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Tuesday, July 14, 2009

Don't swim at a marina - Electrocution Hazard

Now that we are officially boat owners and we have a boat at a marina, we spent a Saturday a few weeks ago at the dock doing an inventory of the items on board AND swimming off the back of the boat like other folks in the marina. We had a great day and learned more about our boat.

The very next morning, while surfing my usual nautical sites, I read a post about the dangers of marinas and electrocutions! At marinas that provide shore supplied power to boats, there is a real risk of electrical current running in and around the marina in the water. The issue is that not all boats do a good job of keeping their current only in/on their boat and many boat owners don't know they are leaking electricity. Meanwhile, the marina power supply posts continue to happily pump out as much current as is being requested.

There are ways to check to see if there is electrical current in the water (basically, attaching one lead of a a voltohm meter to the power supply post and the other in the water looking to see if there is current).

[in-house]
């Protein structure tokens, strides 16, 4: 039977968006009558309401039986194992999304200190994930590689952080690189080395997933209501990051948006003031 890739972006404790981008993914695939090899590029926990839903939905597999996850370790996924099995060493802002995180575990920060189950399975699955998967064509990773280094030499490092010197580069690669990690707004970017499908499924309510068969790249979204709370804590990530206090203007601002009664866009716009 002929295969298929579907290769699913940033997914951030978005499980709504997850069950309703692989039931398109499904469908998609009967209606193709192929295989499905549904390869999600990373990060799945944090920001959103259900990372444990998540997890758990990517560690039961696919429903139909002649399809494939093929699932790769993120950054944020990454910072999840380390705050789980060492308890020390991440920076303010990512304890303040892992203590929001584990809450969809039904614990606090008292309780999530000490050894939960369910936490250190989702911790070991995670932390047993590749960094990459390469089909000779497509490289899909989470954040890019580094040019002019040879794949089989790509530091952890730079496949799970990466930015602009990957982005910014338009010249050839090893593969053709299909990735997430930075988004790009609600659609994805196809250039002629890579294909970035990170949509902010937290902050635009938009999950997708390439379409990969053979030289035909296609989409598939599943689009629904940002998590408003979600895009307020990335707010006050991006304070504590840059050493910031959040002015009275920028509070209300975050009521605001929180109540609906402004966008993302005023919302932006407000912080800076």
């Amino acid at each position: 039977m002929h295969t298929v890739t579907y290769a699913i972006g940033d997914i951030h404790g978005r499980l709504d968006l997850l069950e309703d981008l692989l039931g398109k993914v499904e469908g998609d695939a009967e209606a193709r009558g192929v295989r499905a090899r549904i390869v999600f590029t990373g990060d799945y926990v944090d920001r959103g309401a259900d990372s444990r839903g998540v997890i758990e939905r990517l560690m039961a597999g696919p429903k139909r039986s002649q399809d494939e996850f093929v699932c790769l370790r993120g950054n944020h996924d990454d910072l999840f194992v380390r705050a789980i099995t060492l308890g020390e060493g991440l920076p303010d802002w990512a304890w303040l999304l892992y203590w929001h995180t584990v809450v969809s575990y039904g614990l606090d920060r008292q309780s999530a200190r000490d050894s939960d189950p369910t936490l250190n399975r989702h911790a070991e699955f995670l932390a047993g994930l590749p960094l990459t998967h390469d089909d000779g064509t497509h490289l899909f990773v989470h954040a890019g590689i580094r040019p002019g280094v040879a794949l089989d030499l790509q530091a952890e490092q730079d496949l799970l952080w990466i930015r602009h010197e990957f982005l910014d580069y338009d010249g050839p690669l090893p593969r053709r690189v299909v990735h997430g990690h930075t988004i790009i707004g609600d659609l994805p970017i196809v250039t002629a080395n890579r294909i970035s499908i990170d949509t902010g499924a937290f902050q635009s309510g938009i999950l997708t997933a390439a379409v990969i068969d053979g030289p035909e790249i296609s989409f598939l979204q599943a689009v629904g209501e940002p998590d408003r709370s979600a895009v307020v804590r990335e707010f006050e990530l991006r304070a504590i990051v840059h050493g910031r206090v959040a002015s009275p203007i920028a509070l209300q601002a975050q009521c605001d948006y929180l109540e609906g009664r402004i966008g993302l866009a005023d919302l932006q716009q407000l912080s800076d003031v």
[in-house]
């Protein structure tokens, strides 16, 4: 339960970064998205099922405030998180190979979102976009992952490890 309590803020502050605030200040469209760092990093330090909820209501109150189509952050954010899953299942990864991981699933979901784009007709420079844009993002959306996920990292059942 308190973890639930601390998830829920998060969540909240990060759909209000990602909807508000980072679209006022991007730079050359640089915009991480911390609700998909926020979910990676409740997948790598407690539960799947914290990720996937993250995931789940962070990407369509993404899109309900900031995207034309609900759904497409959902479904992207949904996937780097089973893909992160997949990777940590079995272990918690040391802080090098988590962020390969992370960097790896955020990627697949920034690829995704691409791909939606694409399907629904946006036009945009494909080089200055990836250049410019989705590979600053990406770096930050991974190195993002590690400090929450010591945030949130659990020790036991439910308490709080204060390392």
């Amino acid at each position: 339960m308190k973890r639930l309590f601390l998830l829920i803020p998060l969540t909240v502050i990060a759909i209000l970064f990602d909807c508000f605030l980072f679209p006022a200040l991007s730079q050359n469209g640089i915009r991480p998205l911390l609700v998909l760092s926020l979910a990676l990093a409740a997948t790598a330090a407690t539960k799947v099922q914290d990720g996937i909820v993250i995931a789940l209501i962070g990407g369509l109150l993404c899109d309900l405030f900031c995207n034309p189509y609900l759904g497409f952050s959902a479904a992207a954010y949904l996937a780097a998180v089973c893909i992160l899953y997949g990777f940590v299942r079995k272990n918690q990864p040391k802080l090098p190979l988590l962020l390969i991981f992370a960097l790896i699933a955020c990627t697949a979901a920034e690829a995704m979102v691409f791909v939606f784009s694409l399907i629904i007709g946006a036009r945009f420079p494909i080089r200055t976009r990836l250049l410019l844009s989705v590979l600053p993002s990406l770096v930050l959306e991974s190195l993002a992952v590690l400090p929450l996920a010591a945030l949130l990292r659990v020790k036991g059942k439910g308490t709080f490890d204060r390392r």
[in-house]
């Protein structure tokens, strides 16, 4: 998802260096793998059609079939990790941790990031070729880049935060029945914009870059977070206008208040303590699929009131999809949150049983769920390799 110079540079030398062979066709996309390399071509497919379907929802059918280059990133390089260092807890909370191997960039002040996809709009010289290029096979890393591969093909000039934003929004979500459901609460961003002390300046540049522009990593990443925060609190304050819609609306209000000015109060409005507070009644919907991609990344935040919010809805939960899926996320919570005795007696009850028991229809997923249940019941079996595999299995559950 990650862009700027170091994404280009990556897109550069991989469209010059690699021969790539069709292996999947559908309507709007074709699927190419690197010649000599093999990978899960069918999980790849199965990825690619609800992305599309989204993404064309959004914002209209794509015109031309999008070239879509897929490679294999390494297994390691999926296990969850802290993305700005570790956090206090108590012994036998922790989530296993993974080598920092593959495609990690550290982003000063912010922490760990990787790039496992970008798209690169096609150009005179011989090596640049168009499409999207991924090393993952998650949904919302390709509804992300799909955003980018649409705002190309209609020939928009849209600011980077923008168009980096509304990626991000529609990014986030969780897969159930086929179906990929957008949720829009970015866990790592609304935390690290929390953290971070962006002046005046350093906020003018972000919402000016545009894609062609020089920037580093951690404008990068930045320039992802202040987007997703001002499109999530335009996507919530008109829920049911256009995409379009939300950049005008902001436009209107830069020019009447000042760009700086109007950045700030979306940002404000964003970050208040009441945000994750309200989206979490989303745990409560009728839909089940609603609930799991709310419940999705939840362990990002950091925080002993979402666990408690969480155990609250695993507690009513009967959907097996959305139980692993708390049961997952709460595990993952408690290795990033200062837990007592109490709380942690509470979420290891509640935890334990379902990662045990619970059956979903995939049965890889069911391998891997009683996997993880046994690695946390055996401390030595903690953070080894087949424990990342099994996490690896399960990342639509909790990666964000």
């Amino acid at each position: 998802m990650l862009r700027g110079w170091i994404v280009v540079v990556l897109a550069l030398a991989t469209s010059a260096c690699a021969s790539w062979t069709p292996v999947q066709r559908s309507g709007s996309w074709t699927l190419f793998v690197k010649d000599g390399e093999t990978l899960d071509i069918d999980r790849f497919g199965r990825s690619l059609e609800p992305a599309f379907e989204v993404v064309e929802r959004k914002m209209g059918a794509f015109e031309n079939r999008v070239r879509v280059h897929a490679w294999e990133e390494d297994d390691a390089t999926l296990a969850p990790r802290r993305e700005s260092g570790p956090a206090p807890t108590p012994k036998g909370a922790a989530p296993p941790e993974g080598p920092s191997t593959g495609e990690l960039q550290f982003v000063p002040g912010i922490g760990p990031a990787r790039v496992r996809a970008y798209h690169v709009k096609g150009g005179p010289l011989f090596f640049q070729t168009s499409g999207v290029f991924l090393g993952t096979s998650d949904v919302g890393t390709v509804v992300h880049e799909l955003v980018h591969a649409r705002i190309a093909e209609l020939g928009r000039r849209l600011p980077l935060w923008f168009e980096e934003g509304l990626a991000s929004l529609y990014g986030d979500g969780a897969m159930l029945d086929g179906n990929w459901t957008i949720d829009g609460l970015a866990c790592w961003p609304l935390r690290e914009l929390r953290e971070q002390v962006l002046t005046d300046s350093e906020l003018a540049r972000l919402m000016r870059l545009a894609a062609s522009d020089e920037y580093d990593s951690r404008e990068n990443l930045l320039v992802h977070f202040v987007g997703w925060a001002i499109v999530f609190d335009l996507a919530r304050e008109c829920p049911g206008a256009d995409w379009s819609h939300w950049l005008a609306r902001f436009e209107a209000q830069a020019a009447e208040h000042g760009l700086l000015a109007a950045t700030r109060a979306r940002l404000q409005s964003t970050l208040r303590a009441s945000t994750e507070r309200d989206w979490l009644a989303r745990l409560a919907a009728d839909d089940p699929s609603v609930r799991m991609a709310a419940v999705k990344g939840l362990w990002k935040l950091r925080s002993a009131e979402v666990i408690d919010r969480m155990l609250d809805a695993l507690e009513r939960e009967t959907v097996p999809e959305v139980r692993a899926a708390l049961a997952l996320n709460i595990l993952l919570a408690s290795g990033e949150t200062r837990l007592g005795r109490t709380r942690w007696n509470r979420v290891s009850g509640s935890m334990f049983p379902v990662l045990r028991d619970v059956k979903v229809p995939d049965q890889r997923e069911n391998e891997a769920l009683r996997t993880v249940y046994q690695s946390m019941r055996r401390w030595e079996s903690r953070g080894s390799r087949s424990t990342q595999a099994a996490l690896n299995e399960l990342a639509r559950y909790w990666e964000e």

There have been a number of deaths attributed to this risk, including a 9 year old boy of a boating safety instructor.

One would imagine, with the conductive properties of salt water, that the risk is even greater in a salt water marina.

The advice I read about this issue is, if you are in the water at a marina and you feel a tingle, back away slowly (don't turn and bolt, that will disturb the current flow and could potentially make it worse). The best advice, of course, is to simply not swim in a marina. We will no longer do this.

Remember, you may feel good about your boat, but who knows about the other boats? Simply don't swim in a marina.

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